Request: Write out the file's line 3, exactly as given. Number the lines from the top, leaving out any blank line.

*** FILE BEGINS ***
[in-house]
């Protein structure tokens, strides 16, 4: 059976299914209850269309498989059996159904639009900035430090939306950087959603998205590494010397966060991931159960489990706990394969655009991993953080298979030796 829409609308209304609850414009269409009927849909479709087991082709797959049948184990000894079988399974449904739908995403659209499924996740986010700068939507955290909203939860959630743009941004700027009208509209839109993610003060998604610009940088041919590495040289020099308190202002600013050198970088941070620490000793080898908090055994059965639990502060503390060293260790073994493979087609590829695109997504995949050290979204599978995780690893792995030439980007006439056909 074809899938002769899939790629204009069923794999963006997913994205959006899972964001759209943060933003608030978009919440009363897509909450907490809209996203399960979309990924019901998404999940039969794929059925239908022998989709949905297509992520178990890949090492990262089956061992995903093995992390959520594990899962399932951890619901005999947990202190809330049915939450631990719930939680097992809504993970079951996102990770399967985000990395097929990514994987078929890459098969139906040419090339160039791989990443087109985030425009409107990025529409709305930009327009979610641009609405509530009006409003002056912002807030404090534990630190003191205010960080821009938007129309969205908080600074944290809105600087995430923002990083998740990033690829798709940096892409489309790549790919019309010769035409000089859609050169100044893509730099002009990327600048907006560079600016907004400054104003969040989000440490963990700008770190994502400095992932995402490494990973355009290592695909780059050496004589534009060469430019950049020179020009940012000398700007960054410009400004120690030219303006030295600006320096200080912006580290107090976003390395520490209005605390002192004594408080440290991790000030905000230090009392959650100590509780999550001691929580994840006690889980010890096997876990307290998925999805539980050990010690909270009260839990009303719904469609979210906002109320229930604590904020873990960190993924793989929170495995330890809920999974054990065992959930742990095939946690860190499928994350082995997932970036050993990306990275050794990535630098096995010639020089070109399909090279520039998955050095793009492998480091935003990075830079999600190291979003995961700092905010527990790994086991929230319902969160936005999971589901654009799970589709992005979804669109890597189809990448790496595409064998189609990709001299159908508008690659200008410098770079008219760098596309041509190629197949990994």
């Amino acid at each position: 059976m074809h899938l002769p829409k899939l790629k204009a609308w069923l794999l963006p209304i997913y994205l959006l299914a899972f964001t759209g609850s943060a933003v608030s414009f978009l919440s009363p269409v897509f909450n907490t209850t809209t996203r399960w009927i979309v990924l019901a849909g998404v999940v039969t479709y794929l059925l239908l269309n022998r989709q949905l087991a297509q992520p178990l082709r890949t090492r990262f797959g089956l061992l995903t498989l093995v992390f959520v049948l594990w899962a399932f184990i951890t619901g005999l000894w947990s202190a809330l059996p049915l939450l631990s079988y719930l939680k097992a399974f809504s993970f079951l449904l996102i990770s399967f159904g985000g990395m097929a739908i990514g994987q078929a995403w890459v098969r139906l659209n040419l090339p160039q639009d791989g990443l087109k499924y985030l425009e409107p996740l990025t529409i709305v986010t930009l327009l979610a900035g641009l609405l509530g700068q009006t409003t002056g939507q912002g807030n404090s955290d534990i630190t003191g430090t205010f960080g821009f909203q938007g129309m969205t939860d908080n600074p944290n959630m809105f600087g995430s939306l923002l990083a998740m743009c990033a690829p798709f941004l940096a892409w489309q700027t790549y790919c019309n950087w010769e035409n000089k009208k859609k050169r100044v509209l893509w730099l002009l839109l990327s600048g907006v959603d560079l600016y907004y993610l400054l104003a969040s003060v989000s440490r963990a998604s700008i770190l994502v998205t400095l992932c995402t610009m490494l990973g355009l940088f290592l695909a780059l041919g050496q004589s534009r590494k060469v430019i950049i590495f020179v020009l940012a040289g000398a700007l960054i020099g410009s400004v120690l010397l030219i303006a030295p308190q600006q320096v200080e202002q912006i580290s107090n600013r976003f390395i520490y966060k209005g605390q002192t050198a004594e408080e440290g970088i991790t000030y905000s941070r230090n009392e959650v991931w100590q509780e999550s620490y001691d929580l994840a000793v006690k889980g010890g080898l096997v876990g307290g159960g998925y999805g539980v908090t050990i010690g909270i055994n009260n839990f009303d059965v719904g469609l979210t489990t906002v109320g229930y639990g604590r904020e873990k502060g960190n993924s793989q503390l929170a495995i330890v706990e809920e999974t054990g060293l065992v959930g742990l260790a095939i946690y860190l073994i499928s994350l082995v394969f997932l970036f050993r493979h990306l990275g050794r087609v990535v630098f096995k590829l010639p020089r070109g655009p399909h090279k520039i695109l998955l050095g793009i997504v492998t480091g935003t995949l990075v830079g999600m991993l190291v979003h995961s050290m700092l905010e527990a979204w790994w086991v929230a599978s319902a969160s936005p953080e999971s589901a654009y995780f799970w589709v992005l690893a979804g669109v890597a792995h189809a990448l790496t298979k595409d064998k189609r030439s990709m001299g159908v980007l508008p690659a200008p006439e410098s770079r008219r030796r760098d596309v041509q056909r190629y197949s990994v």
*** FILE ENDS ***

């Amino acid at each position: 059976m074809h899938l002769p829409k899939l790629k204009a609308w069923l794999l963006p209304i997913y994205l959006l299914a899972f964001t759209g609850s943060a933003v608030s414009f978009l919440s009363p269409v897509f909450n907490t209850t809209t996203r399960w009927i979309v990924l019901a849909g998404v999940v039969t479709y794929l059925l239908l269309n022998r989709q949905l087991a297509q992520p178990l082709r890949t090492r990262f797959g089956l061992l995903t498989l093995v992390f959520v049948l594990w899962a399932f184990i951890t619901g005999l000894w947990s202190a809330l059996p049915l939450l631990s079988y719930l939680k097992a399974f809504s993970f079951l449904l996102i990770s399967f159904g985000g990395m097929a739908i990514g994987q078929a995403w890459v098969r139906l659209n040419l090339p160039q639009d791989g990443l087109k499924y985030l425009e409107p996740l990025t529409i709305v986010t930009l327009l979610a900035g641009l609405l509530g700068q009006t409003t002056g939507q912002g807030n404090s955290d534990i630190t003191g430090t205010f960080g821009f909203q938007g129309m969205t939860d908080n600074p944290n959630m809105f600087g995430s939306l923002l990083a998740m743009c990033a690829p798709f941004l940096a892409w489309q700027t790549y790919c019309n950087w010769e035409n000089k009208k859609k050169r100044v509209l893509w730099l002009l839109l990327s600048g907006v959603d560079l600016y907004y993610l400054l104003a969040s003060v989000s440490r963990a998604s700008i770190l994502v998205t400095l992932c995402t610009m490494l990973g355009l940088f290592l695909a780059l041919g050496q004589s534009r590494k060469v430019i950049i590495f020179v020009l940012a040289g000398a700007l960054i020099g410009s400004v120690l010397l030219i303006a030295p308190q600006q320096v200080e202002q912006i580290s107090n600013r976003f390395i520490y966060k209005g605390q002192t050198a004594e408080e440290g970088i991790t000030y905000s941070r230090n009392e959650v991931w100590q509780e999550s620490y001691d929580l994840a000793v006690k889980g010890g080898l096997v876990g307290g159960g998925y999805g539980v908090t050990i010690g909270i055994n009260n839990f009303d059965v719904g469609l979210t489990t906002v109320g229930y639990g604590r904020e873990k502060g960190n993924s793989q503390l929170a495995i330890v706990e809920e999974t054990g060293l065992v959930g742990l260790a095939i946690y860190l073994i499928s994350l082995v394969f997932l970036f050993r493979h990306l990275g050794r087609v990535v630098f096995k590829l010639p020089r070109g655009p399909h090279k520039i695109l998955l050095g793009i997504v492998t480091g935003t995949l990075v830079g999600m991993l190291v979003h995961s050290m700092l905010e527990a979204w790994w086991v929230a599978s319902a969160s936005p953080e999971s589901a654009y995780f799970w589709v992005l690893a979804g669109v890597a792995h189809a990448l790496t298979k595409d064998k189609r030439s990709m001299g159908v980007l508008p690659a200008p006439e410098s770079r008219r030796r760098d596309v041509q056909r190629y197949s990994v």